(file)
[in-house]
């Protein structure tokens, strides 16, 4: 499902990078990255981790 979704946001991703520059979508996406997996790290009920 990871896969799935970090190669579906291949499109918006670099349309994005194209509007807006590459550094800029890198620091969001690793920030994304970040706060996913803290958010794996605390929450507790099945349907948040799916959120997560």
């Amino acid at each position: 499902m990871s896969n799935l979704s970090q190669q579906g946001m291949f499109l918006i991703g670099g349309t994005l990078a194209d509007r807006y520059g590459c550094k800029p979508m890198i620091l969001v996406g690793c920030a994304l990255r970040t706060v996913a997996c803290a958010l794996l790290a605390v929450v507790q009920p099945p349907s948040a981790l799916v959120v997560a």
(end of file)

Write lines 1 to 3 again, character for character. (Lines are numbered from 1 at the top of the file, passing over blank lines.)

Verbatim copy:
[in-house]
């Protein structure tokens, strides 16, 4: 499902990078990255981790 979704946001991703520059979508996406997996790290009920 990871896969799935970090190669579906291949499109918006670099349309994005194209509007807006590459550094800029890198620091969001690793920030994304970040706060996913803290958010794996605390929450507790099945349907948040799916959120997560």
């Amino acid at each position: 499902m990871s896969n799935l979704s970090q190669q579906g946001m291949f499109l918006i991703g670099g349309t994005l990078a194209d509007r807006y520059g590459c550094k800029p979508m890198i620091l969001v996406g690793c920030a994304l990255r970040t706060v996913a997996c803290a958010l794996l790290a605390v929450v507790q009920p099945p349907s948040a981790l799916v959120v997560a």